managed to live to be seventy-five, and I never had anybody prescribe
for me but a good old-fashioned doctor, thank Heaven! And I'm not dead
yet, as the speculators who have their eyes on my house and are
waiting for me to die will find out." Mr. Ramsay scowled ferociously;
then casting a sweeping glance from under his eyebrows at the little
girls, he said, "Cousin Horace, if your children don't have better
health than their mother, they might as well be dead. Do they go
there?" he asked, indicating the school-house with his cane.

"I am removing them this morning. Anabel had concluded to send them
there, but I find that the young woman who is the teacher has such
hoity-toity notions that I cannot consent to let my daughters remain
with her. In my opinion, so arbitrary a young person should be
checked; and my belief is that before many days she will find herself
without pupils." Whereupon Mr. Barker proceeded on his way, muttering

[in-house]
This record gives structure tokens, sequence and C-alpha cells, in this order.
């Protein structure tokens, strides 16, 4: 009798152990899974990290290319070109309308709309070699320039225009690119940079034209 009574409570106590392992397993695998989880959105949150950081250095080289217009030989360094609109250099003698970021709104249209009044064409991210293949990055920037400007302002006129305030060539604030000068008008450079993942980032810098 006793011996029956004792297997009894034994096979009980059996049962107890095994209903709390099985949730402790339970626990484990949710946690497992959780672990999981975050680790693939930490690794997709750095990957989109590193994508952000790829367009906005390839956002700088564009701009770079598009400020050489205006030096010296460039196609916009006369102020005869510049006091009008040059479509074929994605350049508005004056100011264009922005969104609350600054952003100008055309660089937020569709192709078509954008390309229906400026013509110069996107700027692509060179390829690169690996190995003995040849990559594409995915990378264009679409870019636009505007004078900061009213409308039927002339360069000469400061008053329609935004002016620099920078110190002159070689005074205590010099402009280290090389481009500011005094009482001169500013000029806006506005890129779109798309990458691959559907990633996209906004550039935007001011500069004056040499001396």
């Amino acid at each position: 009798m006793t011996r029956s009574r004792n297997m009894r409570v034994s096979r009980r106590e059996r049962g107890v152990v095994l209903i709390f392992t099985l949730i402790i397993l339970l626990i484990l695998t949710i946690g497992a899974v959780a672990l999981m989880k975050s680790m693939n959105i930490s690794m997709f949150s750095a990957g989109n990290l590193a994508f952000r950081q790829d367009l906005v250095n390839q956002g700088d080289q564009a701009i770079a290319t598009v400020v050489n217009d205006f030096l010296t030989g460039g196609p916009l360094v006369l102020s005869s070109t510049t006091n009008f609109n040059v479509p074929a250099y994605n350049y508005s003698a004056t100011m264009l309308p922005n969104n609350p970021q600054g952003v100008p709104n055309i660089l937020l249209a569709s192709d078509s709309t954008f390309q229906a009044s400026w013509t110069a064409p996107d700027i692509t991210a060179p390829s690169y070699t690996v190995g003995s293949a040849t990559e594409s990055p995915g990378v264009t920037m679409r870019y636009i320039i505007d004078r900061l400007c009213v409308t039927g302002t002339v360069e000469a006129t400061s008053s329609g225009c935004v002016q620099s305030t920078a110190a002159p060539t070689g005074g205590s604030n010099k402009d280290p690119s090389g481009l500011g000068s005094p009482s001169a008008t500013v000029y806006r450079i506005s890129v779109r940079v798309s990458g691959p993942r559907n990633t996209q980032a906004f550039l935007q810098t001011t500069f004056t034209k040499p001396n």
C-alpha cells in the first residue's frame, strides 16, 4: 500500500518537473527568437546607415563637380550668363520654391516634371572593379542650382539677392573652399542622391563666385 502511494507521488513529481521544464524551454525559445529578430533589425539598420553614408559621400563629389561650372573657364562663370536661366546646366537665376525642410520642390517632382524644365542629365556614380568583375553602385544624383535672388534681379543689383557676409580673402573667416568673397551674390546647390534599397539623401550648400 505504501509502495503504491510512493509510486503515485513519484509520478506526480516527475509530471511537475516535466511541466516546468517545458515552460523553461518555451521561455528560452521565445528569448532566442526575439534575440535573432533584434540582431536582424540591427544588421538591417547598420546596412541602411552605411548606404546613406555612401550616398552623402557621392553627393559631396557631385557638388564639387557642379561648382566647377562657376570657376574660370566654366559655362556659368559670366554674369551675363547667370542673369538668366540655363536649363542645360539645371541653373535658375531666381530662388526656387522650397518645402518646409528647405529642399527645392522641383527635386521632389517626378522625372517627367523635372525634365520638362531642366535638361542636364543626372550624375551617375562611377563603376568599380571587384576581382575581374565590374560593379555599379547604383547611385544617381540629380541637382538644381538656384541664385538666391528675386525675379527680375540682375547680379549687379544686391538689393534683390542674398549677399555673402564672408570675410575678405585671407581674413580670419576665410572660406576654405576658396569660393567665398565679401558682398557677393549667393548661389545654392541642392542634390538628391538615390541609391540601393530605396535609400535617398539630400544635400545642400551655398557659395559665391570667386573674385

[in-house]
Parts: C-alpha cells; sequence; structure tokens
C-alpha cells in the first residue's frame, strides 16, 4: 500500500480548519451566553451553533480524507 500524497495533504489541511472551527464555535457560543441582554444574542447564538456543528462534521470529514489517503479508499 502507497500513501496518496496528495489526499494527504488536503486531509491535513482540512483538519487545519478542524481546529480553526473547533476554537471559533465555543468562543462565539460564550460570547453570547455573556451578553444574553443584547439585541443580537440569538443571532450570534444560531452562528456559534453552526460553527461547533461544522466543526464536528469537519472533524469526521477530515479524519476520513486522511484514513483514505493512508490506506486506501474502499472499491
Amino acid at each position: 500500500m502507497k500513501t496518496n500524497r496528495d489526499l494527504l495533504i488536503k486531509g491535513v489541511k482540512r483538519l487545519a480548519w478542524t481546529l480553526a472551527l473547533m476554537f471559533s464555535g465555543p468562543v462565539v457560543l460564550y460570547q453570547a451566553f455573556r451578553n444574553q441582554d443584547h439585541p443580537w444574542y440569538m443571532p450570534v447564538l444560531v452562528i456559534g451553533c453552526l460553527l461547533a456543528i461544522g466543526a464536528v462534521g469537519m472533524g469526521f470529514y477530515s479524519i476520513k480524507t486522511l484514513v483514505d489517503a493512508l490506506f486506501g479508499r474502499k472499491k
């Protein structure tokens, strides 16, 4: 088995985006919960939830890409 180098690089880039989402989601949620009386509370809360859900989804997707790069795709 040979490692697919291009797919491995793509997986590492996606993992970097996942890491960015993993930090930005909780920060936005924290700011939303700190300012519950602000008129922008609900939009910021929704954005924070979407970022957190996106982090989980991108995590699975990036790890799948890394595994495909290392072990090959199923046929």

to himself, when at a safe distance, "Irrational old idiot!"

Mr. Ramsay stood for some moments mulling over his cousin's answer; by
degrees his countenance brightened and he began to chuckle; and every
now and then, in the course of his progress along Saville Street, he
would stand and look back at the late Mr. Cherrington's house, as
though it had acquired a new interest in his eyes. His daily promenade
was six times up and six times down Saville Street; and he happened to
complete the last lap, so to speak, of his sixth time down at the very
moment when Miss Whyte's little girls came running out on the sidewalk
for recess. Behind them appeared the school-mistress, who stood
looking at her flock from the top of the stone flight.

Elizabeth knew the old gentleman by sight but not by name, and she was
therefore considerably astonished to see him suddenly veer from his
ordinary course, and come slowly up the steps.

"You're the school-mistress?" he asked, with the directness of an old
man who feels that he need not mince his words.

"Yes, sir. I'm Miss Whyte."

"My name's Ramsay; Homer Ramsay. I live opposite, and I've come to
tell you I admire your pluck in not letting my cousin, Hortace Barker,
put you down. I'll stand by you, too; you can tell him that. Break up
your school? I should like to see him do it. Had to take his three
little girls away, did he? Ho, ho! A grand good joke that; a grand